With the exception of their win Sunday night over the Celtics, the Toronto Raptors were having some serious issues closing out recent games. In many of them, the opposing team was simply playing with superior talent and making the clutch plays needed down the stretch to obtain the win. However another key factor in many of these close losses, was the Raptors inability to get key rebounds, box out and score points in the paint, instead settling for jump shots.
With Antonio Davis in his last tour of duty, Loren Woods and Rafael Araujo probably on their way out of the league and Pape Sow still not ready for prime time minutes, it's obvious that once again this summer, Raptors will be shopping for someone to man the centre position.
While there are some free agents of interest who could help the Raptors (Joel Przybilla, Nazr Mohammad, Nene) there are also some options available through the draft. Perhaps none of those options has as much potential however, purely from a center standpoint, than Tiago Splitter.
Splitter first appeared on the draft scene a few years ago. As a 17-year-old Splitter made the Brazilian National team becoming the youngest player in its history and competed in the 2002 World Championships. Tiago was named to the 2002 Junior Pan-American All-Star team along with future NCAA stars Carmello Anthony and Juan Jose Bareas and was the tourney's leading scorer.
But it was Splitter's play for TAU Ceramica in the past few seasons that really turned scouts' heads. In limited action for a stacked TAU squad he's still been able to put up decent numbers (averaging around 10 points and 5 rebounds) and lately has played an even more prominent role for the club. With starter Luis Scola out with plantar fasciitis, (side note - what's with Spurs players or prospects with fasciitis?) Splitter has stepped into the starting role and responded. Playing against players with much more experience he led his team in scoring with 18 points and seven rebounds in his last match.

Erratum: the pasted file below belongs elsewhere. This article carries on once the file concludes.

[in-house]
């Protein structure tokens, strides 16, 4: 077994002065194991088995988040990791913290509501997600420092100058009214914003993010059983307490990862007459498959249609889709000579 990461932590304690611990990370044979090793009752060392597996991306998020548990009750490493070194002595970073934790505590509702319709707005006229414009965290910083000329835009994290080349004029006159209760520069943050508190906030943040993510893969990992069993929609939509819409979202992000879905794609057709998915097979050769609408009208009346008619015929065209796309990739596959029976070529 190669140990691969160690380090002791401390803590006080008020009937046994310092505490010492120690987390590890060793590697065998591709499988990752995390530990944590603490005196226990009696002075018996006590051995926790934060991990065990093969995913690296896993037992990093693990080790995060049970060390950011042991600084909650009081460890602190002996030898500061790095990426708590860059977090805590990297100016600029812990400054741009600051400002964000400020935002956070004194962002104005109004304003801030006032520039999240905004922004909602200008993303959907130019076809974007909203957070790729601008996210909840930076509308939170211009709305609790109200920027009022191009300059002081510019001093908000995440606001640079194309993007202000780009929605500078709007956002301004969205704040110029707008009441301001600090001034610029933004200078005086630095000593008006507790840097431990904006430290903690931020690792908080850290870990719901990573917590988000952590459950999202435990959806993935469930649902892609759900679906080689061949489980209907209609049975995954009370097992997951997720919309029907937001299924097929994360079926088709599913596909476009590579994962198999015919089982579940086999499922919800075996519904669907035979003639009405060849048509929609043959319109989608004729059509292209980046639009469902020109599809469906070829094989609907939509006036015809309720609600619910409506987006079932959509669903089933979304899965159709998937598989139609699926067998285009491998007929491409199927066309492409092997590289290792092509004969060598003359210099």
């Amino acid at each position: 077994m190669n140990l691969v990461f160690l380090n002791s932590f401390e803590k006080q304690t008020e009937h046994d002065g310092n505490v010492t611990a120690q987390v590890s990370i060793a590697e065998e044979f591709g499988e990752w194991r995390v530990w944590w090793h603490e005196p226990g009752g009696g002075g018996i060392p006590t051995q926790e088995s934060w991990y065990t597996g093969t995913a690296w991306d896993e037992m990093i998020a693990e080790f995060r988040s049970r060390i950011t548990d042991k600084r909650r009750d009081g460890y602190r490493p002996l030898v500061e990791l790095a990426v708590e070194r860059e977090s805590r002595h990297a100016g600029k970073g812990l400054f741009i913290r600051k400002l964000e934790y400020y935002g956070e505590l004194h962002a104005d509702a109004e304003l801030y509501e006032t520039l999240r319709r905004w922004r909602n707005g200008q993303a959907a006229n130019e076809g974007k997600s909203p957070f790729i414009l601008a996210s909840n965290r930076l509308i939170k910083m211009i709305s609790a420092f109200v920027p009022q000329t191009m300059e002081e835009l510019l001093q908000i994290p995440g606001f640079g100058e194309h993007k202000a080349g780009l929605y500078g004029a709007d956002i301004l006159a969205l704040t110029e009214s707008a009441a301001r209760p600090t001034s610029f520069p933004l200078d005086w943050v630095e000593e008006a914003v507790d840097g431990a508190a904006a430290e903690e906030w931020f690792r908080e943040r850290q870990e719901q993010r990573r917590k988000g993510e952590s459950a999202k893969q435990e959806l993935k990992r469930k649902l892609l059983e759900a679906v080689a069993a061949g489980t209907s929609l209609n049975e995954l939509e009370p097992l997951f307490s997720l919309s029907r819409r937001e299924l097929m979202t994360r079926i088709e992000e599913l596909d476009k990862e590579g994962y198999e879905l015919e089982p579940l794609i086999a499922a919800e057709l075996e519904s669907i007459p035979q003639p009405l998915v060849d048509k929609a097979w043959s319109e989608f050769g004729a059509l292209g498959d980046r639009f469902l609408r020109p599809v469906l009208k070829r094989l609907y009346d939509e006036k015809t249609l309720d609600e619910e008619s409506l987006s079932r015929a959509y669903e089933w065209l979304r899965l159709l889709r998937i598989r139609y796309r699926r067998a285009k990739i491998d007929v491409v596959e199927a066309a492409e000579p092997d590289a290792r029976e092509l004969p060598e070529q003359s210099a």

Tiago's scoring has been an especially pleasant surprise as it's always been the one area of his game which could use some work. An athletic player for his height (a legitimate seven-footer) with a tremendous wingspan, Splitter's rebounding and defensive presence have always been his calling card although lately his low post game has shown great improvement. If Splitter had an effective mid-range game, something truly lacking right now in his arsenal, he would be a strong candidate for the first overall pick in this coming summer's draft.
In fact his current game is eerily reminiscent to that of former possible first overall pick Emeka Okafor. With his shot blocking, rebounding and defensive abilities, Splitter has drawn comparisons to the former UConn star but he has also been compared to some of the league's other tremendous defensive players such as PJ Brown. At 21 Tiago is still young and continues to improve but he also has the benefit of several years experience playing against upper echelon talent, the kind not always present in the NCAA for big men. This will serve him well once he enters the league and much like Manu Ginobili and other foreign players who stayed in Europe for seasoning, he should be able to come in and contribute right away.
On top of this, Splitter has a reputation as being a tireless worker and by all accounts would thrive under Sam Mitchell giving the Raptors not only a huge presence defensively, but also offensively giving Chris Bosh more room to operate in his natural power forward position.
There are a few problems however with drafting Splitter, the first of these being contractual in nature. As of now, Tiago is under contract with TAU until 2008 and does not look to have an NBA buyout clause. This will definitely scare off some teams in this year's draft and for a team like the Raptors needing help now, it may not make sense for them to take the risk in selecting Splitter.